That's less than 7 sq ft of soffit vents. Assuming a 20% loss for the screening, you'll have a bit over 5 sq ft of actual vent space.
That should be more than enough for an 800 sq ft house.
Do you live in a single-wide?
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I agree with you and HomeGuy. This isn't rocket science. You want adequate intake and adequate exhaust venting. You gave a formula of 1 sqft vent for every 150 sqft attic space. I've seen that used before. DD can do some googling to see if there are other ratios or confirm that one. Whatever amount you need, you should have something at least close to that. If the soffit venting is inadequate, the solution is to fix that, not try to compensate with more exhaust venting.
Let's say it's 85F inside your house and now it's night so it's 70F outside. To cool it off best, would you:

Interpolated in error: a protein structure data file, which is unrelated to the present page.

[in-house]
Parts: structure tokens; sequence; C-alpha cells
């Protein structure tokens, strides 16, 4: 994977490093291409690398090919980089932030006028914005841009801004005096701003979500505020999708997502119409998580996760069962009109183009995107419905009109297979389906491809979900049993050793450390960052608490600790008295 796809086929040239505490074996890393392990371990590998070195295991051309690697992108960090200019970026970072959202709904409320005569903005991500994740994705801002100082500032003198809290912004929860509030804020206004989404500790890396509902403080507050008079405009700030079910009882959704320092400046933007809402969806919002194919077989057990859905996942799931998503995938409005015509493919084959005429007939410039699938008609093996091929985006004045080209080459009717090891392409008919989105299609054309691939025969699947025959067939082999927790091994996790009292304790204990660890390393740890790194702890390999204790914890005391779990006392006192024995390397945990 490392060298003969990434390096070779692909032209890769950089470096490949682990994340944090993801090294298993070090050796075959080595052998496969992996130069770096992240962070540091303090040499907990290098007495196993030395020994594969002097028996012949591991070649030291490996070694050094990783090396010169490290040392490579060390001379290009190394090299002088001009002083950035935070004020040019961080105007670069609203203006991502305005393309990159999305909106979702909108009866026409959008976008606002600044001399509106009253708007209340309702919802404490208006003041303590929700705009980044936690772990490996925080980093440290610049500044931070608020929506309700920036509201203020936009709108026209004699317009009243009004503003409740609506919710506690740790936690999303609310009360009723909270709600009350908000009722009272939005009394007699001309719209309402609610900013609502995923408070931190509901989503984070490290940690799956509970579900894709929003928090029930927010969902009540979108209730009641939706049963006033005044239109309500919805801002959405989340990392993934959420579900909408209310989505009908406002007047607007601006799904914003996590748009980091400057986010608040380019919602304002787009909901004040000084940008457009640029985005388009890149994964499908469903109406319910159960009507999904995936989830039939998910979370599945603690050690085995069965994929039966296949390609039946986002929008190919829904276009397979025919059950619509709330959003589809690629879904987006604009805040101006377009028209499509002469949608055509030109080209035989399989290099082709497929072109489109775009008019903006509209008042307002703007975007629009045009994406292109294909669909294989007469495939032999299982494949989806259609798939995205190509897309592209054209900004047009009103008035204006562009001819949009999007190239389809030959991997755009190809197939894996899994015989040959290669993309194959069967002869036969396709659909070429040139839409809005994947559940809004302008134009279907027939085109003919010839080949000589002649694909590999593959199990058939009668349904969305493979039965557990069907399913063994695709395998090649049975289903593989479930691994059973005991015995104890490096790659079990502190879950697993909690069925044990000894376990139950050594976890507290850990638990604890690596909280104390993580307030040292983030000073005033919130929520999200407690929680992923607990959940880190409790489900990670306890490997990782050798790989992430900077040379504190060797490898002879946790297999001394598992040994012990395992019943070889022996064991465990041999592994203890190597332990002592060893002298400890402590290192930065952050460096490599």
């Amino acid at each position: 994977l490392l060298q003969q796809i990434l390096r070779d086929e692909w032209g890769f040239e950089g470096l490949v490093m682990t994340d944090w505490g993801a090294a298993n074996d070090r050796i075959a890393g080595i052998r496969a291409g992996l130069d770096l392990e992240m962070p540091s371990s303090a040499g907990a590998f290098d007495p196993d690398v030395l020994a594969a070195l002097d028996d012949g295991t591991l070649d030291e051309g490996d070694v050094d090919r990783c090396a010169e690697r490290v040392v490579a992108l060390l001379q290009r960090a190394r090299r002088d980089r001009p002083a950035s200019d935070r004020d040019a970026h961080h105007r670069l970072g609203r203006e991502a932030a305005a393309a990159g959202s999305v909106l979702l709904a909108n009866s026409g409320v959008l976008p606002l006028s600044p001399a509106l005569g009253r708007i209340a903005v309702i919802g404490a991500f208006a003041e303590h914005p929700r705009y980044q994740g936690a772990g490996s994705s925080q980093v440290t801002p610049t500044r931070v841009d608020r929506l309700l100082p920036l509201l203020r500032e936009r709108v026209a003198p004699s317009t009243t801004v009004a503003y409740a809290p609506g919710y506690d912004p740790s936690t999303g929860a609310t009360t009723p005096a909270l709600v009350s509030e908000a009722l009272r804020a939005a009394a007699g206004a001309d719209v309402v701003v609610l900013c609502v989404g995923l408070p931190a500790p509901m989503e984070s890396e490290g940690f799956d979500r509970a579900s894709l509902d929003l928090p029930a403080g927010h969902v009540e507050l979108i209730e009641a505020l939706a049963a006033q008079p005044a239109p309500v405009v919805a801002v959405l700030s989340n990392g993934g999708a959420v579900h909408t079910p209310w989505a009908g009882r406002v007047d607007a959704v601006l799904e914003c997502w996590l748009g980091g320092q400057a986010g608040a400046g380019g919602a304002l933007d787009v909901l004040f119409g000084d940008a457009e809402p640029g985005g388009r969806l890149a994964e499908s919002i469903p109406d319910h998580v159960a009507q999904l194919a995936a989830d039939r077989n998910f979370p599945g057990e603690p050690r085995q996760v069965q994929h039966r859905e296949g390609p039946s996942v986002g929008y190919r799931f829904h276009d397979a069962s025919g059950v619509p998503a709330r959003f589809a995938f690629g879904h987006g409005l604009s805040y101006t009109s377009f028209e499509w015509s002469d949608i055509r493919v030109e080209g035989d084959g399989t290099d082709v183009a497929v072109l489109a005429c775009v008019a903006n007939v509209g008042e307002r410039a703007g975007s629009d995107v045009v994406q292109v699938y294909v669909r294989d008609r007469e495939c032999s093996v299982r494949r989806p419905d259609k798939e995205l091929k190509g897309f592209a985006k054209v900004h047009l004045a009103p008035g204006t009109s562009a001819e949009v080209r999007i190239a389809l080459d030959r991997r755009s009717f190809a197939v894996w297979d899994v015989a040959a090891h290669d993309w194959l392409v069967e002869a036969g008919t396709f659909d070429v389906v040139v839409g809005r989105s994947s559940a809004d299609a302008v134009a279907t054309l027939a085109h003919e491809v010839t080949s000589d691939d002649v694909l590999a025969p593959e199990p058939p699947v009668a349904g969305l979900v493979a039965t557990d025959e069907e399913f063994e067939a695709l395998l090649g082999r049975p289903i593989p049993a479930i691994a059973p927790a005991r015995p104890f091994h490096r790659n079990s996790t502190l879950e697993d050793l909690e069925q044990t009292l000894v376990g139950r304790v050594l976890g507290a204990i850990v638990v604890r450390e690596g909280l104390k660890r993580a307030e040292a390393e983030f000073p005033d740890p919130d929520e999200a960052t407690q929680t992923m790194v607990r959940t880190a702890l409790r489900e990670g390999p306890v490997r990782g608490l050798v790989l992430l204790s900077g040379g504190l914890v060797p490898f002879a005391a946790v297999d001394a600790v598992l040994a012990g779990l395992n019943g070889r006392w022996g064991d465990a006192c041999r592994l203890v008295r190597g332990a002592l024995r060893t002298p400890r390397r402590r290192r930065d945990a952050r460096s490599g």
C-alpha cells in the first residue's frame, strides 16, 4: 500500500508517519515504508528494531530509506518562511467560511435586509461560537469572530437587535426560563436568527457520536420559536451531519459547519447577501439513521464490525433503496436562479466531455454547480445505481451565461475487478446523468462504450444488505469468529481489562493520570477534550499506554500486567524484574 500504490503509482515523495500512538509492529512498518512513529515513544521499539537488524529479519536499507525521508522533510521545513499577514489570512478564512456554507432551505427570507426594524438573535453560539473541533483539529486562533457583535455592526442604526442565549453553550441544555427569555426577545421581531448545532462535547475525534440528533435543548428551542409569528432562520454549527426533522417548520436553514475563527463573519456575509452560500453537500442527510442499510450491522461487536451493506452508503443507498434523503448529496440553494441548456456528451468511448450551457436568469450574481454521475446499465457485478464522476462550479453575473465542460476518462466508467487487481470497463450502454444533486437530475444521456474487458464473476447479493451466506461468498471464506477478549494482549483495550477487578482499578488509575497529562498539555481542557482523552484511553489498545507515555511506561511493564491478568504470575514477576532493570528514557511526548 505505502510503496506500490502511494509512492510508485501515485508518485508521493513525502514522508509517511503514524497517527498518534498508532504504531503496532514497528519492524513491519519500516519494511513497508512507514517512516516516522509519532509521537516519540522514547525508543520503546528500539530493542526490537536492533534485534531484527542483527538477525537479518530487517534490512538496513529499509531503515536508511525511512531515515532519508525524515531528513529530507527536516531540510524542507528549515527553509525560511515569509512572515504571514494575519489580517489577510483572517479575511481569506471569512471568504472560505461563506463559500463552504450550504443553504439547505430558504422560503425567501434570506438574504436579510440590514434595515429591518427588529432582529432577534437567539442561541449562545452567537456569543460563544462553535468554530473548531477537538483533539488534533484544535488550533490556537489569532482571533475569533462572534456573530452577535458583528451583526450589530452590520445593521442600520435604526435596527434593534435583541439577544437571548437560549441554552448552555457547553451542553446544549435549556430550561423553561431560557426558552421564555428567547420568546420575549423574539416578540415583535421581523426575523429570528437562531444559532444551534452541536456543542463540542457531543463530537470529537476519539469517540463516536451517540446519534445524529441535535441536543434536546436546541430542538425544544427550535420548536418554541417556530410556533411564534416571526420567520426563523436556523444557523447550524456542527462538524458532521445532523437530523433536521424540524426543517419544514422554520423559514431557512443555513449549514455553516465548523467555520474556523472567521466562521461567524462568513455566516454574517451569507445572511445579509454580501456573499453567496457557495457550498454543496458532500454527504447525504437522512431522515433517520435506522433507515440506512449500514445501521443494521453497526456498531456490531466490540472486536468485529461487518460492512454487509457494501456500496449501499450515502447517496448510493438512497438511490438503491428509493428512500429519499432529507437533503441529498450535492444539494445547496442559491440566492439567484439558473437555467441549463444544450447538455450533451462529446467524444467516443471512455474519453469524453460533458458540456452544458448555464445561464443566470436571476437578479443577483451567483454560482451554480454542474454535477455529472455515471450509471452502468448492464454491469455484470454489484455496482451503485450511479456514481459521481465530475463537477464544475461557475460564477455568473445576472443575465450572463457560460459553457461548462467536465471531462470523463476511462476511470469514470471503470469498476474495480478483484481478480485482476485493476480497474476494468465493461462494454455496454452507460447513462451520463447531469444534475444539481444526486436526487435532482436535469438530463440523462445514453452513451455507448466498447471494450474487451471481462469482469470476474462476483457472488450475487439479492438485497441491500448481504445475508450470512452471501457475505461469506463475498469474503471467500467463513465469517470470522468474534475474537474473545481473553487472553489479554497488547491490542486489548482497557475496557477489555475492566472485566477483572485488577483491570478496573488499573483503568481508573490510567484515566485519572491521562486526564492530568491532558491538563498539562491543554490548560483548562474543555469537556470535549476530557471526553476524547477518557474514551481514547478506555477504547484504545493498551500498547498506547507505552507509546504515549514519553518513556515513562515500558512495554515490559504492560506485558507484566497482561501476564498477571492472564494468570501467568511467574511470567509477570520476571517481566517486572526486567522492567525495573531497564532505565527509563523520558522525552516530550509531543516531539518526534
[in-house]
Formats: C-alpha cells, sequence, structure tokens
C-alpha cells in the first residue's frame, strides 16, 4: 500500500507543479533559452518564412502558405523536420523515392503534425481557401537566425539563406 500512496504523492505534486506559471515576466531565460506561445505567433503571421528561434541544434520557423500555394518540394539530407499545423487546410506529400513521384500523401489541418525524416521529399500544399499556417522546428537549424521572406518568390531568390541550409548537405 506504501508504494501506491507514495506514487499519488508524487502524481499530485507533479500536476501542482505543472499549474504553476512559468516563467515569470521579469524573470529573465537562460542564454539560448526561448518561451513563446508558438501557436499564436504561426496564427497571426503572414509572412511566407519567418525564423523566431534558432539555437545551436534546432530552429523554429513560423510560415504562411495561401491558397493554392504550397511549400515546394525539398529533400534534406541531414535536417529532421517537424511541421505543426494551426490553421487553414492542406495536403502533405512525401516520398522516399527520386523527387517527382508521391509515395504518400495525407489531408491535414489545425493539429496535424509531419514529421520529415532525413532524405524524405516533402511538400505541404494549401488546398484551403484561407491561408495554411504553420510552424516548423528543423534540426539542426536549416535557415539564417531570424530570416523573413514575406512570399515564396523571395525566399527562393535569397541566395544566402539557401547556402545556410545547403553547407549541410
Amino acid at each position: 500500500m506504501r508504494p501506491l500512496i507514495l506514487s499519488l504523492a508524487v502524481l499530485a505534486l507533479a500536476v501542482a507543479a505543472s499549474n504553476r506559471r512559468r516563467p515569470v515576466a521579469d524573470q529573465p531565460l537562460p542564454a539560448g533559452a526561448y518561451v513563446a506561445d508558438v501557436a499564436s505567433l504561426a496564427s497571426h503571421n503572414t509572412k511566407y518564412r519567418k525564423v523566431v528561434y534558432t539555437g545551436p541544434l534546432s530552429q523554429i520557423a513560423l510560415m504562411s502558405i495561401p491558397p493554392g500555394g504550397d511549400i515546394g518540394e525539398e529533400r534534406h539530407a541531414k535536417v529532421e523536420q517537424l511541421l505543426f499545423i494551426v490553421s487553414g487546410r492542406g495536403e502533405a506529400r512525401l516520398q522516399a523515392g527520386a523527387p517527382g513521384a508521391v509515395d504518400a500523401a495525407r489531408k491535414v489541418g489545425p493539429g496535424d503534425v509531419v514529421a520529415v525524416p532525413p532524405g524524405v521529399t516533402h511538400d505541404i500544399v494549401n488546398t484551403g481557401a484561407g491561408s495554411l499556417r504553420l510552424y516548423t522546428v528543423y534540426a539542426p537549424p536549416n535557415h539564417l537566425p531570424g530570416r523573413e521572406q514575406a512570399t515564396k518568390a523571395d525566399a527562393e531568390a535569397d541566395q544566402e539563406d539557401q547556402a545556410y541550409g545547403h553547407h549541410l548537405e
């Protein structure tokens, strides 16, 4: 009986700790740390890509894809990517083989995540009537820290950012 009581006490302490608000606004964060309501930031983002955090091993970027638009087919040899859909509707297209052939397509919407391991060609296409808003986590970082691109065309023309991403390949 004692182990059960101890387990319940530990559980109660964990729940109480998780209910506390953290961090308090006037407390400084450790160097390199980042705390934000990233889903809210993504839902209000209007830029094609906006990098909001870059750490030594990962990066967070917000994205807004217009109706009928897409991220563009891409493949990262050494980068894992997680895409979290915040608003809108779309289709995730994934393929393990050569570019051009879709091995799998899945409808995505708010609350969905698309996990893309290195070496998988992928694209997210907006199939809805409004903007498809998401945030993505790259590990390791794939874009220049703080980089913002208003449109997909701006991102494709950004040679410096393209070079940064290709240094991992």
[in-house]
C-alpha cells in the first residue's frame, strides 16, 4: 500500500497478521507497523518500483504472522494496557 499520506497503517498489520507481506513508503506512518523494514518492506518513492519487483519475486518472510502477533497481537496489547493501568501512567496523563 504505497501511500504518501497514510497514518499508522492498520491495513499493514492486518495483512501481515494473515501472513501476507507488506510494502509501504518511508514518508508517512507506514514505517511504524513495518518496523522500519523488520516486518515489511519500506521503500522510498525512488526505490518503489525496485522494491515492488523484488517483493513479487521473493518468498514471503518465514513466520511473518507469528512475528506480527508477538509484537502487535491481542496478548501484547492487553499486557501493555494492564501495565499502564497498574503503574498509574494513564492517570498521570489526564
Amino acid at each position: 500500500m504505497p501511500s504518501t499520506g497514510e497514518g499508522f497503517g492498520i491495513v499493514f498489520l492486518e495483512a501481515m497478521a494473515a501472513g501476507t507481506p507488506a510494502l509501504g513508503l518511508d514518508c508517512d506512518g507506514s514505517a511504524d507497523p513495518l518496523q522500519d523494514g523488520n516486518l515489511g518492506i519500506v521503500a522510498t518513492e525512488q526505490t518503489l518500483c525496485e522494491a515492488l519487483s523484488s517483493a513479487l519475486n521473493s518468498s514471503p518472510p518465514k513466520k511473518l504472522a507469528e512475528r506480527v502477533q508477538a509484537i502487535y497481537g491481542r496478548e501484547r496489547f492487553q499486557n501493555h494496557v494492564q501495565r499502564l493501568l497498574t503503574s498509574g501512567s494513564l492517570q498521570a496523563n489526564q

A - Open 8 windows upstairs and 8 downstairs
B - Open 8 windows upstairs and 4 downstairs.
C - Open 12 windows upstairs and 4 downstairs
The roofers are suggesting C is the solution, even though from their proposal they don't have enough box vents on the exhaust to do C. I vote for A.
Also, we've gone through the math on a ridge vent. Because it's continuous, you get a lot of opening, far more than from the # of box vents they are proposing. There are a variety of ridge vent designs. Some allow air to flow more freely than others. It's possible the roofers just haven't looked at all that is available and are basing their conclusions on some crappy design. As far as continuous vents, I'd prefer that for the soffits as well for the reason that you get more area and I think they look better.
From aesthetics, what would you rather have? A bunch of box vents sticking out of the roof, or a ridge vent that isn't very noticeable?
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snipped-for-privacy@optonline.net wrote:

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snipped-for-privacy@optonline.net wrote: